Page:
Zachary Tucker of Madison County, Illinois, has filed a lawsuit against Papa John’s alleging illegal taxation.
The lawsuit was filed on Jan. 13 against Papa John’s International Inc. and Papa John’s USA Inc., Madison Record reports. Tucker says that the pizza chain collected taxes on a delivery fee in the amount of 6.85%, which amounted to an extra 16 cents on his bill.
According to Illinois law, “charges for transportation and delivery must not exceed the costs of transportation or delivery. If those charges do exceed the cost of delivery or transportation, the excess amount is subject to tax.” The lawsuit claims that the delivery fee did not exceed the cost of delivery, and therefore it could not legally be taxed. Tucker is seeking class action status, saying that anyone who has ordered delivery from an Illinois-based Papa John’s has been affected by the illegal charge.
Madison Record writes that the lawsuit is claiming “negligence, negligent misrepresentation, breach of contract/breach of duty of good faith and fair dealing, violation of the Illinois Consumer Fraud Act, and violation of the Uniform Deceptive Trade Practices Act.” Tucker is requesting that the court order Papa John’s to stop charging the sales tax on delivery fees, pay damages and restitutions for all who paid the illegal charge, as well as compensation for attorney fees and court costs.
Neither Papa John’s nor Tucker’s lawyers could immediately be reached for comment.
Four current and former Papa John’s franchisees have agreed to pay out nearly $500,000 to New York workers in order to settle a wage theft investigation, New York’s attorney general and the U.S. Labor Department announced on Thursday.
The settlement resolves allegations from workers that they were shorted on pay at nine Papa John’s restaurants in Queens, Brooklyn and the Bronx. According to the state, the franchisees who run the stores admitted to violating minimum wage and overtime laws. The back wages and damages will be doled out to 250 workers who worked at the stores stretching back to 2008.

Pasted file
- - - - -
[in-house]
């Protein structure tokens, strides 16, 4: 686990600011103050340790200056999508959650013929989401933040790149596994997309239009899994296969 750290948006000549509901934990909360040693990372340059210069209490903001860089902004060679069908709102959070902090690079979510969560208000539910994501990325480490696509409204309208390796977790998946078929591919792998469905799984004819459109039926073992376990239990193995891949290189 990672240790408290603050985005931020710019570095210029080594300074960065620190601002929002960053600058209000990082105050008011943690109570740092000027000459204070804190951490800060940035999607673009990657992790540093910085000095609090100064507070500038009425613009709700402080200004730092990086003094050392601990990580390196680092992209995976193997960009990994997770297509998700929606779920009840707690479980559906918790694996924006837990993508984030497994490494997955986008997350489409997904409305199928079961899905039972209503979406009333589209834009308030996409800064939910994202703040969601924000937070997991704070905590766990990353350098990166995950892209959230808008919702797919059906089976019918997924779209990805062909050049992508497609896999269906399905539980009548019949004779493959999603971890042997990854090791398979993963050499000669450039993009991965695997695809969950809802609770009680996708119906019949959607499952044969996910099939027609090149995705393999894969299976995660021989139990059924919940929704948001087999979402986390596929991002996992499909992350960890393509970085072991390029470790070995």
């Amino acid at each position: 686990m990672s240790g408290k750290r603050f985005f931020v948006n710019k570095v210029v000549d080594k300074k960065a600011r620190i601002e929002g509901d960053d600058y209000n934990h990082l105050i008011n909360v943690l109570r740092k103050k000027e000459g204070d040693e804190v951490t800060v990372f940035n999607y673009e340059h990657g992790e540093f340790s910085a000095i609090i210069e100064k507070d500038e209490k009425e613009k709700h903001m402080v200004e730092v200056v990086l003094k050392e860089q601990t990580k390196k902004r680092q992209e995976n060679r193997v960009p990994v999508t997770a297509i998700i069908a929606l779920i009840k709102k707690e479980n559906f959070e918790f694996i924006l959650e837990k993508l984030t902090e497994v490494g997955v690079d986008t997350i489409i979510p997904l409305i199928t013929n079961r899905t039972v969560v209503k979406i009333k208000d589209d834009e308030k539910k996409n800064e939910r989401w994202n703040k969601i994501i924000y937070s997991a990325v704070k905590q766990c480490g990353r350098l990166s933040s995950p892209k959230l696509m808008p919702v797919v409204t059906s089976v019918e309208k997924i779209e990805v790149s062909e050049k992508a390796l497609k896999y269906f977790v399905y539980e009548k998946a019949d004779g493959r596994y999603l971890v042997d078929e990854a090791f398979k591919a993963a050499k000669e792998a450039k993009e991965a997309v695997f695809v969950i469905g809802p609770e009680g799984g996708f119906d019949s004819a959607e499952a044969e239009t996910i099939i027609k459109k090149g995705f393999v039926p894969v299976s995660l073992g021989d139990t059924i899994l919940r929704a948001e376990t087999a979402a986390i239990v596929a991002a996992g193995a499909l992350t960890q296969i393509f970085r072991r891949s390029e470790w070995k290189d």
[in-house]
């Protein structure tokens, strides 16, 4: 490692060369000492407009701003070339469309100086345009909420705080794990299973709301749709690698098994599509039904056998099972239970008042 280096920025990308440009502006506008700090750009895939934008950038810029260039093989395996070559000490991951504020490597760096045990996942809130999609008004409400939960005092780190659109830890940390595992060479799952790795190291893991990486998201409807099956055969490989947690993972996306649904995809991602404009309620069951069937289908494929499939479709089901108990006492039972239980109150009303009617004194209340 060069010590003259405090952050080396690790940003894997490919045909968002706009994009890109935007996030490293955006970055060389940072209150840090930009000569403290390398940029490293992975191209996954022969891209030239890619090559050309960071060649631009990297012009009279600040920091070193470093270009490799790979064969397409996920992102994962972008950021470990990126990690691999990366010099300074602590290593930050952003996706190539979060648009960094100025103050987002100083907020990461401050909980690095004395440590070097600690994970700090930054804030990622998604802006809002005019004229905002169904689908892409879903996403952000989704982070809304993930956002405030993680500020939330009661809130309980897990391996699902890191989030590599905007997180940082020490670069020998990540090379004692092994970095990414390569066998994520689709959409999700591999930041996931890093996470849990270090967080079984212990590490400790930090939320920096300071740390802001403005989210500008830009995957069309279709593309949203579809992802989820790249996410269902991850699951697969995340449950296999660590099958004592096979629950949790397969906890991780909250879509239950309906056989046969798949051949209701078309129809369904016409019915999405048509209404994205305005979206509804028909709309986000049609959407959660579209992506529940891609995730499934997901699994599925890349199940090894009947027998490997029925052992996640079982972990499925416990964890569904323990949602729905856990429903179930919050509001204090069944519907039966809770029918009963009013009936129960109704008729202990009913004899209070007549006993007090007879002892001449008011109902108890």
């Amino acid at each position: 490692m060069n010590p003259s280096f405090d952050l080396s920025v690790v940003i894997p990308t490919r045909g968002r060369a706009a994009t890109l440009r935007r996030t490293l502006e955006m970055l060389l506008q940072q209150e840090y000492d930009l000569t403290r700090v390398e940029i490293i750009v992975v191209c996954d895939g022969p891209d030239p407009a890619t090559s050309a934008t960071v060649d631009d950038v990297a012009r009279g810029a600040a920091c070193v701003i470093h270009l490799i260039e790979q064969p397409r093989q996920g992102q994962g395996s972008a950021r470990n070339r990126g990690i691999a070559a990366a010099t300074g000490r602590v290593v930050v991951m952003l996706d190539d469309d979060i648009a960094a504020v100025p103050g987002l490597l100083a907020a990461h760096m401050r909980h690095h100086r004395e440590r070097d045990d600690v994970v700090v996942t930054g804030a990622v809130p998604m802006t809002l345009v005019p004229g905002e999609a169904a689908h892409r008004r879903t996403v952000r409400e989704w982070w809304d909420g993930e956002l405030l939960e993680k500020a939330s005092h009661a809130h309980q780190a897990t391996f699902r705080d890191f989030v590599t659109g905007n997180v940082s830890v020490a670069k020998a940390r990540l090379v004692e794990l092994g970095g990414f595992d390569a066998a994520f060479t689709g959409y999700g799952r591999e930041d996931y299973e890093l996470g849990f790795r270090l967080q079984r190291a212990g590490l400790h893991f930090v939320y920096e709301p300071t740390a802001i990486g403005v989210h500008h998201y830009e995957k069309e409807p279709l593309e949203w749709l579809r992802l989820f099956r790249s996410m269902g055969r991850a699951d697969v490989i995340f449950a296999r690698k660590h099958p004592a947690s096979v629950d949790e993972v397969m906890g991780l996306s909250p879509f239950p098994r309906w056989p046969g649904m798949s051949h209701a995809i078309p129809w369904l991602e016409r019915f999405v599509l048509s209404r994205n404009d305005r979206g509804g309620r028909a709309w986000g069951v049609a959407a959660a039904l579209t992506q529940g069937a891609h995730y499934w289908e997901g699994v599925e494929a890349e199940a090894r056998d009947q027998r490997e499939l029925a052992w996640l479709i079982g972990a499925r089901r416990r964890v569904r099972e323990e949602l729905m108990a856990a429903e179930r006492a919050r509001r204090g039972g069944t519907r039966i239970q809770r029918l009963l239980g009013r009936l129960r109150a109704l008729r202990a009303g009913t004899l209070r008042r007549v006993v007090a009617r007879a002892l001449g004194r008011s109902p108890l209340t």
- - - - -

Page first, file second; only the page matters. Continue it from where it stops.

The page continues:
“Once again, we’ve found Papa John’s franchises in New York that are ripping off their workers and violating critical state and federal laws,” New York Attorney General Eric Schneiderman said in a statement. “Once again, I call on Papa John’s and other fast food companies to step up and stop the widespread lawlessness plaguing your businesses and harming the workers who make and deliver your food.”
Since the stores in question were operated by franchisees who are technically the workers’ employers, Papa John’s International, Inc., was not a party to the settlement. A Papa John’s spokesman did not immediately return an email seeking comment on the announcement.
Wage theft is typically treated as a civil matter and often goes unpunished in many states. But Schneiderman’s office has aggressively pursued wage theft as a criminal act, with Papa John’s stores frequently in the investigative crosshairs.
In July, the attorney general’s office arrested Abdul Jamil Khokhar, owner of nine Papa John’s stores in New York, accusing him of breaking minimum wage and overtime laws. According to his plea agreement, Khokhar could serve up to 60 days in jail. In another case, the attorney general’s office secured a judgment of nearly $3 million against two other Papa John’s franchisees.
In a statement Thursday, David Weil, head of the Wage and Hour Division at the U.S. Department of Labor, said franchisees who break the rules undercut high-road employers.
“Although franchising is a legitimate business model, it can also be associated with practices that lead to violations of labor standards,” Weil said.
State and federal regulators have been challenging the franchise system on a number of legal fronts in recent years. The National Labor Relations Board has moved to name fast food companies like McDonald’s as “joint employers”alongside franchisees when it comes to labor law violations. Meanwhile, workers who’ve filed class-action suits against their franchisee employers have also sought to have the big fast food brands named as co-defendants in the cases.